High-level writing, rhythm and flow, Mike Hannay
Professional editors, writers and translators often comment that the core of their work revolves around playing with the flow of sentences. Yes, lexical and grammatical choices need to be correct and appropriate, and all genre and disciplinary conventions need to be applied consistently, but a lot of the added value that language professionals provide comes from each sentence in the text feeling good, sounding good. The rhythm must be right, and there needs to be balance.
Mike has been thinking about this notion of flow. We can tell when a sentence does not have it, and we will have a whole repertoire of devices for improving flow, but who has sat down and drawn up a categorized list of the most common flow problems encountered in texts written by, say, Dutch-speaking authors or produced by machine translation? Mike does not have such a list, but thinks it would be nice to have one.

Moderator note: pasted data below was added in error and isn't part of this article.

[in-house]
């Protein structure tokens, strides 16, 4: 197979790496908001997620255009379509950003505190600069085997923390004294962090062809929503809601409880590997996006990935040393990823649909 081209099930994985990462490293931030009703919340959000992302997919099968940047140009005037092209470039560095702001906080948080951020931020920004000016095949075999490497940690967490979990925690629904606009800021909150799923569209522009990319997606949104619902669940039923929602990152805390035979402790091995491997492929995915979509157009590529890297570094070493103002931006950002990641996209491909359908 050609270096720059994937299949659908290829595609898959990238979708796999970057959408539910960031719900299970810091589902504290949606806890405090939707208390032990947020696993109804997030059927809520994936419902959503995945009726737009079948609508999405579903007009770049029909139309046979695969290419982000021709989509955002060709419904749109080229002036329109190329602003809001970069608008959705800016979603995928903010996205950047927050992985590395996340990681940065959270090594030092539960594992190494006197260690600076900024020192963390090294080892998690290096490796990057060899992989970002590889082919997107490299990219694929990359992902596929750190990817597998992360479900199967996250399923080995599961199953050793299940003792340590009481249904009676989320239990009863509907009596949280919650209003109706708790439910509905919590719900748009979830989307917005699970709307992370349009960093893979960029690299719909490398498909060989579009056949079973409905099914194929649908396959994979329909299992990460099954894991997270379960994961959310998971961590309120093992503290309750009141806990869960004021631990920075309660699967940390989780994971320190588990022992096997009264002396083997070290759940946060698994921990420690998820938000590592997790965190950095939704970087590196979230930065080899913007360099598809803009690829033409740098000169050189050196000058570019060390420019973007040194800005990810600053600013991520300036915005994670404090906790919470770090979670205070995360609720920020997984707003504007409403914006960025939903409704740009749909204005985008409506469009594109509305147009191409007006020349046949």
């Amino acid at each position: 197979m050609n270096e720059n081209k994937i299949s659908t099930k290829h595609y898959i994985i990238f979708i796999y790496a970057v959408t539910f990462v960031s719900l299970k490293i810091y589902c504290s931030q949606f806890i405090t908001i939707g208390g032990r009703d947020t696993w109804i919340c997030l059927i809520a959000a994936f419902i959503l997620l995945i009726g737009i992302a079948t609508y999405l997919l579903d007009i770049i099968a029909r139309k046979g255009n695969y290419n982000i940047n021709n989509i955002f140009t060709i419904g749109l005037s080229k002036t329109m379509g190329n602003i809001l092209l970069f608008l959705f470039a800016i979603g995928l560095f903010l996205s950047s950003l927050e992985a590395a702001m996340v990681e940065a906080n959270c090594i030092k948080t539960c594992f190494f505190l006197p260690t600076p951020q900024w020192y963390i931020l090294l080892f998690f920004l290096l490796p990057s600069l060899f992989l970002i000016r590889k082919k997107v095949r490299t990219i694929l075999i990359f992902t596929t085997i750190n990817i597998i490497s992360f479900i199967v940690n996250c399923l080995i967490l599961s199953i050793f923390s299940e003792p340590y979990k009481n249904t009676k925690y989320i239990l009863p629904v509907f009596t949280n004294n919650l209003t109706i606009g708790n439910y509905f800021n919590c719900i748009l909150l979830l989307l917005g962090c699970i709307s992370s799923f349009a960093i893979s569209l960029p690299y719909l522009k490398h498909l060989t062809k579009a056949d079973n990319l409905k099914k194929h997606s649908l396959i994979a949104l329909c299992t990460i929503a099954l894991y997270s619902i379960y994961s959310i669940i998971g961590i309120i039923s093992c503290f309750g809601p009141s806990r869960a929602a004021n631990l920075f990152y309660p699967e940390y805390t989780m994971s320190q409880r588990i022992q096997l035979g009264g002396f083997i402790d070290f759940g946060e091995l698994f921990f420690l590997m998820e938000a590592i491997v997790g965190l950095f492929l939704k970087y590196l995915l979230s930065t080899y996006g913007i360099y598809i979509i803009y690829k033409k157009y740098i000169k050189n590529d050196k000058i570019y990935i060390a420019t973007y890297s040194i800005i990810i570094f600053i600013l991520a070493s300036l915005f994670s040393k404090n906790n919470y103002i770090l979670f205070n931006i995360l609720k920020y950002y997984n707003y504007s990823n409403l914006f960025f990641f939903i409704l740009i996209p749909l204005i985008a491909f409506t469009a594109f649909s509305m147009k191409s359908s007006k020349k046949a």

He will start the session by presenting some ideas on what he sees as essential elements of flow and what might be useful elements of an editor’s checklist [something you could also rework as the section on flow in a ‘clear writing’ guide]. The idea would then be to see if we can pool our experiences and together take some initial steps towards a categorization in linguistic terms of things to look out for. Mike will bring some example sentences with him, and invite participants to do so too. He would also be glad to hear in advance from anyone who knows of publications which deal with flow or related notions like rhythm in an analytical fashion.
About the presenter
Mike Hannay is emeritus professor of English language and linguistics at the Vrije Universiteit Amsterdam and chairman of the Nationaal Platform voor de Talen.